Extending the Forer Test beyond Face Validity: An Experiential Approach to Teaching Social Science Methodology

Article excerpt

INTRODUCTION

Many psychology students are familiar with the 'Forer Test'. In the test, a personality evaluation is administered and every participant gets the same personality profile as a result (Forer, 1949; Carroll, 2005). Most participants consider the profile to be fairly accurate, thinking it is a personalized profile based on the test. This face validity is due to the generally positive nature of the profile (Leung, Su & Morris, 2001), the accepted authority of the evaluator and the belief that the analysis was unique to them (Hannay, Arisholm, Engvik & Sj0berg, 2010; Dickson & Kelly, 1985). The test is used to show the problems with relying only on face validity to judge a measurement instrument or evaluation. In this exercise we go beyond the traditional 'Forer Test' lesson. We administer the 'personality test' online, and analyze the actual results from test using legitimate, established social science methods to see if indeed the test does reveal patterns that indicate latent constructs. In this way, an interesting but limited demonstration of a psychological phenomenon is used as a starting point for illustrating more sophisticated concepts. In addition to describing the basic exercise, we illustrate how it can be used in different but related behavioral disciplines within business education. Specifically we describe the basic exercise, and illustrate how it was successfully used in undergraduate and graduate management and marketing courses.

The paper begins with a description of the Forer test, its history and application. This is followed by a brief explanation of experiential exercises in general. A description of our exercise is presented next. After the basic exercise is presented, a specific implementation of the exercise will be examined in detail. The materials and procedures will be presented first, followed by the analysis methods and results. The presentation of the results in class and the ensuing discussion are explored next. The paper concludes with proposals of how to modify the exercise for different contexts.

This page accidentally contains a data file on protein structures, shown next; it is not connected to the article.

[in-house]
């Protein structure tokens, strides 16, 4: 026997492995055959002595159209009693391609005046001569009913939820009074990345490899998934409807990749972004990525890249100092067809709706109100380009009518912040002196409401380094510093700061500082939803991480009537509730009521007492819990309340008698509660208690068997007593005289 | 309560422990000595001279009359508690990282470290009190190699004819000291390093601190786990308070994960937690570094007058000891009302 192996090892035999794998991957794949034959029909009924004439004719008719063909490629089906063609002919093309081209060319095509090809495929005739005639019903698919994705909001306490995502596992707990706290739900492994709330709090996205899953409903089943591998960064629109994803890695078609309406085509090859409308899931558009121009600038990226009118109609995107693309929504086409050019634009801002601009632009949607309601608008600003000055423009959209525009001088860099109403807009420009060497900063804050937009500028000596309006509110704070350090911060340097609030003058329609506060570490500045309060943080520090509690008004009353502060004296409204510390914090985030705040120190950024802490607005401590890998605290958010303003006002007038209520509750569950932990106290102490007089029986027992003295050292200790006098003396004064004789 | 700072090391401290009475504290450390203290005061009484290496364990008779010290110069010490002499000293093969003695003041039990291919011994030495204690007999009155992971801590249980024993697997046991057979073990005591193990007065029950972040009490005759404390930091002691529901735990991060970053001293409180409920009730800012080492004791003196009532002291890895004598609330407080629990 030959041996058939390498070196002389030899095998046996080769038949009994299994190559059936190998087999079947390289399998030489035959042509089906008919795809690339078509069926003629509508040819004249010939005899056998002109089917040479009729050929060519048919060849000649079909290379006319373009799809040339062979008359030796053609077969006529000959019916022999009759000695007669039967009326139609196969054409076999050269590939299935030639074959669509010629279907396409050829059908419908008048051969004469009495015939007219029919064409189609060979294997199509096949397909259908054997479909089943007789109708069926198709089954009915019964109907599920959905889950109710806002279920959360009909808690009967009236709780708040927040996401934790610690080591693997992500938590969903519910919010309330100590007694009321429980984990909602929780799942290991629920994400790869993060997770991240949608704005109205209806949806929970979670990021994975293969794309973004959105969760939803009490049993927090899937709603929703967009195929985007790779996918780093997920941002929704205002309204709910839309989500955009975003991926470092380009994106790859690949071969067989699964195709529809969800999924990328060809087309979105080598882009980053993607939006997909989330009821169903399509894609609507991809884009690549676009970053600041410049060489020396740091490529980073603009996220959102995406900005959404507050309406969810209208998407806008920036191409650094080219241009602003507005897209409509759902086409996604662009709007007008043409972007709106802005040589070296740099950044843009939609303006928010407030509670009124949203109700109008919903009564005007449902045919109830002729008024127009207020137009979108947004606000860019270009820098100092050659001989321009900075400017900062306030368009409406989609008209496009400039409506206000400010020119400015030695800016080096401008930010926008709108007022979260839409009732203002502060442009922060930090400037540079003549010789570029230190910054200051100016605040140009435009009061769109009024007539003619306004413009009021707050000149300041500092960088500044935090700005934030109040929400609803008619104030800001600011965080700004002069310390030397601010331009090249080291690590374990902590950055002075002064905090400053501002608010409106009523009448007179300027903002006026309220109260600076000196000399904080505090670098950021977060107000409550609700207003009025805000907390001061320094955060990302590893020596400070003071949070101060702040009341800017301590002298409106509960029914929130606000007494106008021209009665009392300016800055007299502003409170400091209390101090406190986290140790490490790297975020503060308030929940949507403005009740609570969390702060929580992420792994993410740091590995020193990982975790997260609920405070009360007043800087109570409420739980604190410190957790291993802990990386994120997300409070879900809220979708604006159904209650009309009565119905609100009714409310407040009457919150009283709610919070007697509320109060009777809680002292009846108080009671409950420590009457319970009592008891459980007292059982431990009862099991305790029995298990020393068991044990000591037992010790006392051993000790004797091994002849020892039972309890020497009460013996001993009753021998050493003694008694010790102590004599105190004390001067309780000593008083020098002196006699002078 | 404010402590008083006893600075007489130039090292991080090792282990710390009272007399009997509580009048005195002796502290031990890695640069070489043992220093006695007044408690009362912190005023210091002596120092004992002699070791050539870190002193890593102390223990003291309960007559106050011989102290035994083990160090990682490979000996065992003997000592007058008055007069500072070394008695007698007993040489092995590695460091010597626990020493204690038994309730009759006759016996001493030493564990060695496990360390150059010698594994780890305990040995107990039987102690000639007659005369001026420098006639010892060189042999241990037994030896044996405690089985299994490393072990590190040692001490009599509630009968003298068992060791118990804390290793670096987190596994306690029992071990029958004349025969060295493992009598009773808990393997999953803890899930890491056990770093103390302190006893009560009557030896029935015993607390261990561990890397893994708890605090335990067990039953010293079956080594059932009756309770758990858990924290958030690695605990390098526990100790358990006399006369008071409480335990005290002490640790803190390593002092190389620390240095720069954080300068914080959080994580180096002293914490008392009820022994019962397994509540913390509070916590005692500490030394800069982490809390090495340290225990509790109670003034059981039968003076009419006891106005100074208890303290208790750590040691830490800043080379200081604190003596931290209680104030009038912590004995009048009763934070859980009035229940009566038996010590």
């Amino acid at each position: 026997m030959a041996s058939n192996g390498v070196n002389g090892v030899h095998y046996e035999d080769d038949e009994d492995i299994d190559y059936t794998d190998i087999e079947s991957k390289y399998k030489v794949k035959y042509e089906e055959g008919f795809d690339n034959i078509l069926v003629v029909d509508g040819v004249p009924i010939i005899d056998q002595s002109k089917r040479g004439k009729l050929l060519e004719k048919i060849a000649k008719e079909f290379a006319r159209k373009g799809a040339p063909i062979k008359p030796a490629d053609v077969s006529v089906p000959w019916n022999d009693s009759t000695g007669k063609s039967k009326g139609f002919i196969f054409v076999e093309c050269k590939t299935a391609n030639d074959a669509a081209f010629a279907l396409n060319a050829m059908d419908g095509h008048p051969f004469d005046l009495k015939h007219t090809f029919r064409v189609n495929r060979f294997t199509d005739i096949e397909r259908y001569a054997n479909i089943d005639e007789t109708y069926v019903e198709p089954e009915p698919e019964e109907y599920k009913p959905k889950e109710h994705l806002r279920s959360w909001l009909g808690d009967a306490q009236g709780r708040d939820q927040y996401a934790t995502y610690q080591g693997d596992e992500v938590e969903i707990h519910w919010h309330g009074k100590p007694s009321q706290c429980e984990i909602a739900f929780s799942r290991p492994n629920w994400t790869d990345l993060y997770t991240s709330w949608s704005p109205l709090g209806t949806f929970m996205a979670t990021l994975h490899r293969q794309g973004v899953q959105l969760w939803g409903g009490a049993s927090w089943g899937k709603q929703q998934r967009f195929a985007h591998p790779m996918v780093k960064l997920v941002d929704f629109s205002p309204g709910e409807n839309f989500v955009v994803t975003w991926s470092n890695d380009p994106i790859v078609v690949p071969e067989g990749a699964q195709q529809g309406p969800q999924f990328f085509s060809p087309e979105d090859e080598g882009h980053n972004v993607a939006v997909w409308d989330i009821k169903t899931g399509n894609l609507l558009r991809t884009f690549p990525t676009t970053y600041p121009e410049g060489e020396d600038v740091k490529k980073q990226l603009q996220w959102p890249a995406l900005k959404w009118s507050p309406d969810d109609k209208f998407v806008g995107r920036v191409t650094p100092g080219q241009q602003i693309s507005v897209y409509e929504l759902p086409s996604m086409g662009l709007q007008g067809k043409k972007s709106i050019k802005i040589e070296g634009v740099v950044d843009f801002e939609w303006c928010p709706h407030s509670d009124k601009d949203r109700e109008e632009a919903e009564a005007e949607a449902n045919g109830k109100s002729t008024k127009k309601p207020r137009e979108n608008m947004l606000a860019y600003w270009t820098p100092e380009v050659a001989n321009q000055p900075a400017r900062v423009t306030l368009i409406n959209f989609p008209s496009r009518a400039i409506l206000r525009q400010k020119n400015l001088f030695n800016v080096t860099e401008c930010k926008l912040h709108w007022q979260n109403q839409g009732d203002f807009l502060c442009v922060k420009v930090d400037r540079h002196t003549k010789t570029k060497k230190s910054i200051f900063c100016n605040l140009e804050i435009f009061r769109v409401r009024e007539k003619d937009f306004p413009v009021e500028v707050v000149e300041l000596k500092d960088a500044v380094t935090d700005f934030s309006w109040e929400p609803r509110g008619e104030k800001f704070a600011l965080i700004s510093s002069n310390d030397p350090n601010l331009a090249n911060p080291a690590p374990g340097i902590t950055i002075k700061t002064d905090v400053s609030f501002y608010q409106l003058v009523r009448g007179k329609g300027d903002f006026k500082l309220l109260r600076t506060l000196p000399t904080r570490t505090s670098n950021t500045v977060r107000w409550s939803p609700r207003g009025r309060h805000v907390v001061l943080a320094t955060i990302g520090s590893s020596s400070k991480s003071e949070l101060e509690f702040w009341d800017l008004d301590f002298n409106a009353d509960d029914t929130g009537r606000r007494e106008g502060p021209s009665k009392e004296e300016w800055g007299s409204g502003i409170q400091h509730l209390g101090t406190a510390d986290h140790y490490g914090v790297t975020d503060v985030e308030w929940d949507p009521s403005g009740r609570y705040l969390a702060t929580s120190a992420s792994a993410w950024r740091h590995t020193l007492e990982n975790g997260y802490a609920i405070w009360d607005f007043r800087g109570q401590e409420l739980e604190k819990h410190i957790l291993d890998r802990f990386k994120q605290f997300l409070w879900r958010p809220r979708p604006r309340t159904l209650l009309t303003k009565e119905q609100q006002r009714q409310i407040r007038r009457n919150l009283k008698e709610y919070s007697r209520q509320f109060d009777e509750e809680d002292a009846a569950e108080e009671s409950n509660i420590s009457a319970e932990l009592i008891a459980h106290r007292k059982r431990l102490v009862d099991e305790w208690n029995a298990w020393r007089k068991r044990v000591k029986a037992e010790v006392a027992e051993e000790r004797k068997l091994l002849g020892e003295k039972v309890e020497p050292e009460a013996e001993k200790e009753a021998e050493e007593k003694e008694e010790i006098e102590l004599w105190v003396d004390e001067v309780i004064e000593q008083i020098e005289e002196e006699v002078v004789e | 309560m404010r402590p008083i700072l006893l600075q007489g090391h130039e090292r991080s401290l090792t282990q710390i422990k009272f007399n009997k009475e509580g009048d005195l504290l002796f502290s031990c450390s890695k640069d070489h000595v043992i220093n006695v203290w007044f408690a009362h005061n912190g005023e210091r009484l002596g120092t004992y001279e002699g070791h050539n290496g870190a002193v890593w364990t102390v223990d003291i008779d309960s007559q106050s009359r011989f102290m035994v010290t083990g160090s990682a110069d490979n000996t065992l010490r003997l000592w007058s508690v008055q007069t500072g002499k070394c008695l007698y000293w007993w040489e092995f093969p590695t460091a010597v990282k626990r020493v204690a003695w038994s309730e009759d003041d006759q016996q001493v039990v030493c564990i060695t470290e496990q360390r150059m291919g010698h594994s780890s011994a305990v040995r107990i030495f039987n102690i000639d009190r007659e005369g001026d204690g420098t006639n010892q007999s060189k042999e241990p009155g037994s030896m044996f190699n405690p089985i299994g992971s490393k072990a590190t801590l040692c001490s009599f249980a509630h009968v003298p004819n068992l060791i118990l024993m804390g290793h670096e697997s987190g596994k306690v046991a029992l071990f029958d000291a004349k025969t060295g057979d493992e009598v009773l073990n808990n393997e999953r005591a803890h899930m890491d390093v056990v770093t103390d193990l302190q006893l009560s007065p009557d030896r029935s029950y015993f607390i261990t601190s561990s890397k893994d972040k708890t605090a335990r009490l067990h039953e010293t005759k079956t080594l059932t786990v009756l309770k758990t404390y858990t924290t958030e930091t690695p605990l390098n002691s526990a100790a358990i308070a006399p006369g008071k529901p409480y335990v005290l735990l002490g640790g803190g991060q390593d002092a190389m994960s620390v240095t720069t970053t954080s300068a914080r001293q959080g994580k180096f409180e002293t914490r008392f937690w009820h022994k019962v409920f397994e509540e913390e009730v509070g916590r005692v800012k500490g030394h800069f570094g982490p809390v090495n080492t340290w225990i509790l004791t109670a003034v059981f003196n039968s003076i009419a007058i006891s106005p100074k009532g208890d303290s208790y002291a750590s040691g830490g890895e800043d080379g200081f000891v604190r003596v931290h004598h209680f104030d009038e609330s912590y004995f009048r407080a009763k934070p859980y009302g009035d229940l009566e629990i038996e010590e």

BACKGROUND--THE FORER TEST

In 1949 Bertram R. Forer introduced "the fallacy of personal validation". Specifically he found that people had a tendency to accept vague, general descriptions of personality as very true for them even though the descriptions could apply to almost everyone. The personality evaluation given by Forer was as follows:

"You have a need for other people to like and admire you, and yet you tend to be critical of yourself. While you have some personality weaknesses you are generally able to compensate for them. You have considerable unused capacity that you have not turned to your advantage. Disciplined and self-controlled on the outside, you tend to be worrisome and insecure on the inside. At times you have serious doubts as to whether you have made the right decision or done the right thing. You prefer a certain amount of change and variety and become dissatisfied when hemmed in by restrictions and limitations. You also pride yourself as an independent thinker; and do not accept others' statements without satisfactory proof. But you have found it unwise to be too frank in revealing yourself to others. At times you are extroverted, affable, and sociable, while at other times you are introverted, wary, and reserved. Some of your aspirations tend to be rather unrealistic" (Forer, 1949).

Participants in Forer's test, performed in 1948, rated this passage as 4.26 on a scale of 0 to 5 with 4 indicating it was a 'good' assessment and 5 as 'excellent' (Forer, 1949; Hannay, Arisholm, Engvik & Sj0berg, 2010). The test has been repeated hundreds of times in the succeeding decades with the average remaining about 4.2 (Carroll, 2005).

This phenomenon of individuals tendency to accept 'bogus' feedback as accurate is also known as the 'Barnum Effect' (Meehl, 1956; MacDonald & Standing, 2002). The Barnum effect was initially used in classrooms to illustrate gullibility and deception; however it later was used to teach ethics (Beins, 1993). …